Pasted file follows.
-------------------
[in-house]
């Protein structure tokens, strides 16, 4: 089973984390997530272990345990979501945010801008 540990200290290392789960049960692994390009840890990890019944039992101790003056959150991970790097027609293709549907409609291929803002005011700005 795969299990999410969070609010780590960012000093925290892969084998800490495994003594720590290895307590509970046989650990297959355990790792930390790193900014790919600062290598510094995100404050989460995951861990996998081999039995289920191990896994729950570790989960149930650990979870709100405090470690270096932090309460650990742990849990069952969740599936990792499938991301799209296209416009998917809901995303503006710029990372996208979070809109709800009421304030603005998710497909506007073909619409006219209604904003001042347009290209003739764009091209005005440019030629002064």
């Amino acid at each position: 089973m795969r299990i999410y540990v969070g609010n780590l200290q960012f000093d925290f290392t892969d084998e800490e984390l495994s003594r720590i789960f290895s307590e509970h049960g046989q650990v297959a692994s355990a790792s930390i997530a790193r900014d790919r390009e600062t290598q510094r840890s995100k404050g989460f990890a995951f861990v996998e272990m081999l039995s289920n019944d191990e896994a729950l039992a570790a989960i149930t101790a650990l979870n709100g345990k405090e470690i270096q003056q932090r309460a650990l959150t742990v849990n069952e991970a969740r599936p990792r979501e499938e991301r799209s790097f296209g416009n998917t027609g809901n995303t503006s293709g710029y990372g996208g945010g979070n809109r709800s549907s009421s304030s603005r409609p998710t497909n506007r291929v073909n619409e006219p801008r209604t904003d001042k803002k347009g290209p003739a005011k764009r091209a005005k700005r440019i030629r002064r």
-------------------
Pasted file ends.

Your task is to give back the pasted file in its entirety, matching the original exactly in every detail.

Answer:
[in-house]
């Protein structure tokens, strides 16, 4: 089973984390997530272990345990979501945010801008 540990200290290392789960049960692994390009840890990890019944039992101790003056959150991970790097027609293709549907409609291929803002005011700005 795969299990999410969070609010780590960012000093925290892969084998800490495994003594720590290895307590509970046989650990297959355990790792930390790193900014790919600062290598510094995100404050989460995951861990996998081999039995289920191990896994729950570790989960149930650990979870709100405090470690270096932090309460650990742990849990069952969740599936990792499938991301799209296209416009998917809901995303503006710029990372996208979070809109709800009421304030603005998710497909506007073909619409006219209604904003001042347009290209003739764009091209005005440019030629002064």
């Amino acid at each position: 089973m795969r299990i999410y540990v969070g609010n780590l200290q960012f000093d925290f290392t892969d084998e800490e984390l495994s003594r720590i789960f290895s307590e509970h049960g046989q650990v297959a692994s355990a790792s930390i997530a790193r900014d790919r390009e600062t290598q510094r840890s995100k404050g989460f990890a995951f861990v996998e272990m081999l039995s289920n019944d191990e896994a729950l039992a570790a989960i149930t101790a650990l979870n709100g345990k405090e470690i270096q003056q932090r309460a650990l959150t742990v849990n069952e991970a969740r599936p990792r979501e499938e991301r799209s790097f296209g416009n998917t027609g809901n995303t503006s293709g710029y990372g996208g945010g979070n809109r709800s549907s009421s304030s603005r409609p998710t497909n506007r291929v073909n619409e006219p801008r209604t904003d001042k803002k347009g290209p003739a005011k764009r091209a005005k700005r440019i030629r002064r």